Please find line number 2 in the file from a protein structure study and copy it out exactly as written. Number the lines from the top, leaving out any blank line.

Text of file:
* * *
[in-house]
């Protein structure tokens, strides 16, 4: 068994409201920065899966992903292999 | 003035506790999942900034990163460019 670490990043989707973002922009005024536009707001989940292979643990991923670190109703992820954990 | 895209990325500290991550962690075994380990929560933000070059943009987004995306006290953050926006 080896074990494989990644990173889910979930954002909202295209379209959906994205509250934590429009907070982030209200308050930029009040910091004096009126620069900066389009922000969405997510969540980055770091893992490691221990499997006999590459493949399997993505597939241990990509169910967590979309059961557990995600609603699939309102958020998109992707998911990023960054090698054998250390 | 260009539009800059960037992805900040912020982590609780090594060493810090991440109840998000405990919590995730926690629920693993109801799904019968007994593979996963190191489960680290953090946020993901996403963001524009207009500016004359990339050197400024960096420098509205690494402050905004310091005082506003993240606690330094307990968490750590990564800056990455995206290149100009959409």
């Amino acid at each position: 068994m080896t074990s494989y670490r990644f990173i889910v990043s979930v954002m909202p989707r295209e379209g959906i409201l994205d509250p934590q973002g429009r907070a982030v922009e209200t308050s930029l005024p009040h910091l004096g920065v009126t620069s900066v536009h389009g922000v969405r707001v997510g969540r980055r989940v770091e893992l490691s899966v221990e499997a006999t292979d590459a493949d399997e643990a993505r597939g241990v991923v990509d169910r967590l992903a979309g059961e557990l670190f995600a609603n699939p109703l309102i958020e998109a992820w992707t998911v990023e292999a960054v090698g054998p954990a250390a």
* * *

């Protein structure tokens, strides 16, 4: 068994409201920065899966992903292999 | 003035506790999942900034990163460019 670490990043989707973002922009005024536009707001989940292979643990991923670190109703992820954990 | 895209990325500290991550962690075994380990929560933000070059943009987004995306006290953050926006 080896074990494989990644990173889910979930954002909202295209379209959906994205509250934590429009907070982030209200308050930029009040910091004096009126620069900066389009922000969405997510969540980055770091893992490691221990499997006999590459493949399997993505597939241990990509169910967590979309059961557990995600609603699939309102958020998109992707998911990023960054090698054998250390 | 260009539009800059960037992805900040912020982590609780090594060493810090991440109840998000405990919590995730926690629920693993109801799904019968007994593979996963190191489960680290953090946020993901996403963001524009207009500016004359990339050197400024960096420098509205690494402050905004310091005082506003993240606690330094307990968490750590990564800056990455995206290149100009959409």